Crossville Chronicle, Crossville, TN

Tansi Smoke Signals

June 25, 2014

Never too soon to start water safety lessons

CROSSVILLE — Lake Tansi would like to encourage everyone who enjoys the water to play safely. Lake Tansi has such wonderful amenities, including the lake and pools, but playing it safe is better than not playing at all.

Tansi resident, Janet Yuse, enjoyed a weeklong visit from her daughter and granddaughter, Kristen and Olivia Clark, from Connecticut. Little Olivia is 22-months-old and has nearly graduated from a unique program that teaches infants how to float and swim in the water called Infant Swimming Resource (ISR). Differing from conventional swim lessons, the ISR program teaches infants 6 months to 6-years-old special techniques to increase surviving potential and prevent drowning by emphasizing age appropriate self-rescue skills. 

Janet Yuse and Kristen Clark, both educators, realize the potential for accidental drowning and the only prevention is education, readiness and action.

“It is never too early to have your child get acquainted with the water,” said Clark. “To be able to have more control over the amount of accidental drowning in children means there’s more fun to be had. Inexperienced swimmers are especially at risk; most of which are children. It’s about reinforcing life-saving skills and averting potential tragedy.”

In fact, the Centers for Disease Control and Prevention (CDC) report that drowning ranks fifth in the US among leading causes of unintentional injury death. For children ages 1-4, drowning rates are the highest and is responsible for more deaths among this age group than any other aside from birth defects. Of ages 1-14 years, fatal drowning remains the second-most cause of unintentional injury related death.

“It only takes a second,” urged Yuse, “and your child is in danger. These classes are water safety beyond the basics and the key is to start early.”

ISR was created in 1966 by Dr. Harvey Barnett whose mission was to ensure that not one more child drowns. The lessons are taught by certified instructors during one-on-one sessions for 10 minutes at a time, five days a week for six weeks. The teaching philosophies behind it are propelled by the idea that infants and children are not natural swimmers and are all at risk.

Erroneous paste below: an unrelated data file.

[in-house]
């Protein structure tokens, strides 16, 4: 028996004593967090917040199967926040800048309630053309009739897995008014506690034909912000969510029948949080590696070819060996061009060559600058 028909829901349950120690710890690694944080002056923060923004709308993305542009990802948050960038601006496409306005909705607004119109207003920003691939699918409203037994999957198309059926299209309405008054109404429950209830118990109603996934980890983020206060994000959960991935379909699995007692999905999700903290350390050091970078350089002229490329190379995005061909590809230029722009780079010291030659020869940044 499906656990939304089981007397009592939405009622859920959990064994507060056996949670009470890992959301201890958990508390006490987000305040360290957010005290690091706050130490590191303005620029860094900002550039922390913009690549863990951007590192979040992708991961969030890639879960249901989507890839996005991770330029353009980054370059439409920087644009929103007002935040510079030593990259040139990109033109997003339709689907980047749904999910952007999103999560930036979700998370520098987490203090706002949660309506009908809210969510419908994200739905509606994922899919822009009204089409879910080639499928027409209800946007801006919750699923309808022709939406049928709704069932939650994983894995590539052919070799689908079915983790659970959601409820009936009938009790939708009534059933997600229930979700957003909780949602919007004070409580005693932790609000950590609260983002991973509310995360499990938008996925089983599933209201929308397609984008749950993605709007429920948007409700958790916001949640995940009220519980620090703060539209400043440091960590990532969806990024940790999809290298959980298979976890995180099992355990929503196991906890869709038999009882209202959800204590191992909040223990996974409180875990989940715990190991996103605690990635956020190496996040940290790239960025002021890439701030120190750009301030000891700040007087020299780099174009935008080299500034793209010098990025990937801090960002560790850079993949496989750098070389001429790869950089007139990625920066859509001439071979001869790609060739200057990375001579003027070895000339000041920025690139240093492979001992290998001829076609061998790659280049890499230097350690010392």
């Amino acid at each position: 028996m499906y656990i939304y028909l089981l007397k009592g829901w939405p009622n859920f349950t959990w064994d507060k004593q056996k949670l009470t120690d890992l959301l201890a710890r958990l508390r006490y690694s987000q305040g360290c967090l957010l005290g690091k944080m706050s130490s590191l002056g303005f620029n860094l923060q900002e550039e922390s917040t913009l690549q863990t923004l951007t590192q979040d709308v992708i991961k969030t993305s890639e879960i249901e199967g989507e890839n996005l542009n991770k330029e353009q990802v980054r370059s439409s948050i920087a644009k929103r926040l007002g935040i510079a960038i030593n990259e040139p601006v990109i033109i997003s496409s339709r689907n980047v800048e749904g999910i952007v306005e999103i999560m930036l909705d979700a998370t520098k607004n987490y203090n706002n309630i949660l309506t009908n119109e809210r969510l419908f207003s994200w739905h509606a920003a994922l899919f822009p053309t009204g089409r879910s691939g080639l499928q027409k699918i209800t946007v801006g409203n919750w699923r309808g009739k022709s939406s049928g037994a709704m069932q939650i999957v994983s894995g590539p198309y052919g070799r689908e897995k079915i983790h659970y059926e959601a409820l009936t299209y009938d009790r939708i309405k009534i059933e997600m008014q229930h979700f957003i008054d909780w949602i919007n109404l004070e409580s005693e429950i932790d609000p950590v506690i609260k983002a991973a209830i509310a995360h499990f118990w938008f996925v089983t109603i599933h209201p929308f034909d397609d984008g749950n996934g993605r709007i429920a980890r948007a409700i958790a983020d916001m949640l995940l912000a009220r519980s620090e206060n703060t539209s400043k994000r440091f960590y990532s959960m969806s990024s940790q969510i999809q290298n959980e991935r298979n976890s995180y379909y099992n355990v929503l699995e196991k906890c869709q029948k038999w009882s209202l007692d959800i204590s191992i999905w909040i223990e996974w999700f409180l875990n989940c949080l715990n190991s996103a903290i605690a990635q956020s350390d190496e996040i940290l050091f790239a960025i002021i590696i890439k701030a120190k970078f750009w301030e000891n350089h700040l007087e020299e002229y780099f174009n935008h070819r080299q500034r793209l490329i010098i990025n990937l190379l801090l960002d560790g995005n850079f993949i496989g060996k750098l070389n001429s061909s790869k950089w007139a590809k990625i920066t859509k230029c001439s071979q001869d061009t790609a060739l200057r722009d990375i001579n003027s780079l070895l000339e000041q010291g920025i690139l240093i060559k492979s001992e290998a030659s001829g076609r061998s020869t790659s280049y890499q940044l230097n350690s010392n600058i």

Children are taught water survival skills in this sequence: how to hold their breath underwater; swim with their head down and eyes open; roll onto their back to float, rest, and breathe. Then they are taught how to incorporate all these skills until they can alternate swimming and resting and back to swimming in anticipation of a recue or reaching the side to climb out of the water.

Little Olivia Clark has only completed about four weeks of her aquatic survival training, but her newly acquired swimming skills were impressive. Practicing at Lake Tansi pool, she wasn’t exactly happy, but she implemented the skills necessary to alternate swimming and resting so she didn’t get overwhelmed, was able to breathe, and continually made progress towards either her mother or grandmother.

“After she pushes off to swim with her face in the water, she knows that she can roll over to float, rest and breathe,” stated Clark, as she monitored Olivia’s progress keeping a watchful eye and helpful hand nearby. “She may not like having to do this, especially if she gets tired, but she is capable and that is the most important thing.”

Olivia is able to swim, resurface, roll over, and float. As she keeps floating with her chin up and face out of the water, she stays calm and breathes and calls for her mommy. Janet Yuse is very proud of her granddaughter and the added security these lessons have given them.

“It doesn’t replace parental supervision,” said Yuse, "but it is an extra measure of safety if the unexpected happens.”

The CDC reports that the top three factors leading to drowning are lack of swimming ability, lack of barriers to deter access to open water areas and lack of close supervision. Providing formal swimming lessons can reduce the risk of accidental drowning even more. Even teaching basic swimming at home can help.

Play it safe in the water this summer by keeping a close watch, learning to swim, refreshing skills, and learning CPR. For more information about ISR visit 

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